A Jan. 1 article in the online journal Sabahi-Covering the Horn of Africa touts a new cultural life for Somalia since the U.S. and allies have chased the repressive al-Shabaab from the scene. This goes particularly for Mogadishu, the country’s capital and largest city.
Shik Shik Arts, one of the largest art studios in Mogadishu, was closed during the rule of the Islamic Courts Union and al-Shabaab, but is now experiencing renewed life, a sign of cultural resurgence as security in the city improves.
The article includes an interview with the studio’s Mohamed Hussein Sidow, who co-owns the studio with his four brothers. In a question-answer format, he tells the interviewer:
Arts and crafts are the two most important things to history and culture because if these two advance, then culture also increases. Art will teach you what people of the past did or used…
…Every situation had its impact, but the worst was in 2006 when the Islamic Courts Union ruled many parts of the country, including Mogadishu. At the time, they ordered us to close Shik Shik Arts studio, and they told us that the pictures we made were a sin that was forbidden in Islam.
The interview closes with Sidow summarizing the current political climate:
The situation in Mogadishu is improving day after day. We are really happy with the new government and hope that it will be able to do a lot about the security situation and to restore general civil service.
Since 1991, Somalia has suffered the constant pain of violence, ranging from warring clan militias to pirates, and famine. The militant Islamist al-Shabaab came into power in 2006. Somali army and Kenyan military forces-with support of American and European military-pushed al-Shabaab out in 2011. By August 2012, a new draft constitution appeared (to be voted on when security improves) and a new federal parliament convened. That’s “the new government” Sidow referred to.
Just how solid is security and the return of art and culture? We’d hope Sidow is accurate. But the reporting journal Sabahi has an agenda. It “is sponsored by the United States Africa Command, the military command responsible for supporting and enhancing US efforts to promote stability, co-operation and prosperity in the region,” according to the journal’s website. It’s important for Sabahi to report good news that makes the American military effort appear successful.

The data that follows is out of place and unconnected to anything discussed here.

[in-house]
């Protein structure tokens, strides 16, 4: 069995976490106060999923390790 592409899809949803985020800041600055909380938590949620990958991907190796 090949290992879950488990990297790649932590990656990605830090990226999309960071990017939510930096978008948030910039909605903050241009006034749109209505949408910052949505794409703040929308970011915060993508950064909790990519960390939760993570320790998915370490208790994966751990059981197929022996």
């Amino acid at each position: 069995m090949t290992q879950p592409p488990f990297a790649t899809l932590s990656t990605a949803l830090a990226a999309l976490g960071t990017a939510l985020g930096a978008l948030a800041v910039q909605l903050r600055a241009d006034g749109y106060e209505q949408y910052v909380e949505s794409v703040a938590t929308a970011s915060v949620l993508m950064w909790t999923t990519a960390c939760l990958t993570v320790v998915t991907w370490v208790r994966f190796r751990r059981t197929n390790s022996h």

“The United States has quietly stepped up operations inside Somalia, American officials acknowledge,” The New York Times reported in October. “The Pentagon has turned to strikes by armed drone aircraft to kill Shabab militants and recently approved $45 million in arms shipments to African troops fighting in Somalia.”
But those drone strikes have also killed up to 57 civilians through 2012, according to the Bureau of Investigative Journalism. That may be a small part of the 1,000 civilians killed by American drones in Pakistan, Yemen and Somalia together, but not if you’re one of the victims, or a relative or friend. Danger from drone attacks is not security, as the September 2012 NYU/Stanford legal report showed.
Too, The New York Times reports continuing threats in Somalia from famine and rape:
In February 2012, the United Nations said that the famine that killed tens of thousands of people had ended, thanks to a bumper harvest and a surge in emergency food deliveries. But conditions in Somalia were still precarious, U.N. officials warned, with many Somalis still dying of hunger and more than two million still needing emergency rations to survive…
…With the (2011) famine putting hundreds of thousands of women on the move – severing them from their traditional protection mechanism, the clan – aid workers said more Somali women were raped than at any time in recent memory. In some areas, they said, women were being used as chits at roadblocks, surrendered to the gunmen staffing the barrier in the road so that a group of desperate refugees could pass.
These are devastations that military occupation can’t repair. So the sense is that peace, security, and the consistent growth of art and culture-that can help nurture healing-may still be a distant hope. And if we can believe the artist Sidow, it’s a hope Somalis keep alive.